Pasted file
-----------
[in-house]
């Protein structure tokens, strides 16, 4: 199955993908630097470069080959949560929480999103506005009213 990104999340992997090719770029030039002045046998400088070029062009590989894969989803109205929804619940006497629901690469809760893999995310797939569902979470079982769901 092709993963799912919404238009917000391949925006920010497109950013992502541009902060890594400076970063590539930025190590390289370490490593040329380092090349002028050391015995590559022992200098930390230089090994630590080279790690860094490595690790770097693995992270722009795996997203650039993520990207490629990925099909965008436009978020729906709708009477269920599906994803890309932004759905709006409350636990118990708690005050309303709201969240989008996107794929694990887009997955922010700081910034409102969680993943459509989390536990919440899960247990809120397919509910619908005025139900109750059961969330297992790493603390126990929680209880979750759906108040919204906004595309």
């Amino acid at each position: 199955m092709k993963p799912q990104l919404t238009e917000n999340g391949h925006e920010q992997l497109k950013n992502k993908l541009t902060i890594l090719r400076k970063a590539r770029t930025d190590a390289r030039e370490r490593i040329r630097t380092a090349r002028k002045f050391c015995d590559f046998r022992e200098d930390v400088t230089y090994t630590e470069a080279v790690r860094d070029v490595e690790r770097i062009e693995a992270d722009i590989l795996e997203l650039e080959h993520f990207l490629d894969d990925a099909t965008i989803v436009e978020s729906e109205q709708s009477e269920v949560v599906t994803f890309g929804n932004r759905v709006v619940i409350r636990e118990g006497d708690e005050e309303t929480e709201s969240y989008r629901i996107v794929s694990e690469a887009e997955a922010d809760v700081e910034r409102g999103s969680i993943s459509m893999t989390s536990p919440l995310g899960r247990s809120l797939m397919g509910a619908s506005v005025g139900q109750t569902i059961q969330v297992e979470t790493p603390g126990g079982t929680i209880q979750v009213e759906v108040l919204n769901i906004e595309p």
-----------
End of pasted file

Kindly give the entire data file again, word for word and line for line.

[in-house]
């Protein structure tokens, strides 16, 4: 199955993908630097470069080959949560929480999103506005009213 990104999340992997090719770029030039002045046998400088070029062009590989894969989803109205929804619940006497629901690469809760893999995310797939569902979470079982769901 092709993963799912919404238009917000391949925006920010497109950013992502541009902060890594400076970063590539930025190590390289370490490593040329380092090349002028050391015995590559022992200098930390230089090994630590080279790690860094490595690790770097693995992270722009795996997203650039993520990207490629990925099909965008436009978020729906709708009477269920599906994803890309932004759905709006409350636990118990708690005050309303709201969240989008996107794929694990887009997955922010700081910034409102969680993943459509989390536990919440899960247990809120397919509910619908005025139900109750059961969330297992790493603390126990929680209880979750759906108040919204906004595309």
């Amino acid at each position: 199955m092709k993963p799912q990104l919404t238009e917000n999340g391949h925006e920010q992997l497109k950013n992502k993908l541009t902060i890594l090719r400076k970063a590539r770029t930025d190590a390289r030039e370490r490593i040329r630097t380092a090349r002028k002045f050391c015995d590559f046998r022992e200098d930390v400088t230089y090994t630590e470069a080279v790690r860094d070029v490595e690790r770097i062009e693995a992270d722009i590989l795996e997203l650039e080959h993520f990207l490629d894969d990925a099909t965008i989803v436009e978020s729906e109205q709708s009477e269920v949560v599906t994803f890309g929804n932004r759905v709006v619940i409350r636990e118990g006497d708690e005050e309303t929480e709201s969240y989008r629901i996107v794929s694990e690469a887009e997955a922010d809760v700081e910034r409102g999103s969680i993943s459509m893999t989390s536990p919440l995310g899960r247990s809120l797939m397919g509910a619908s506005v005025g139900q109750t569902i059961q969330v297992e979470t790493p603390g126990g079982t929680i209880q979750v009213e759906v108040l919204n769901i906004e595309p």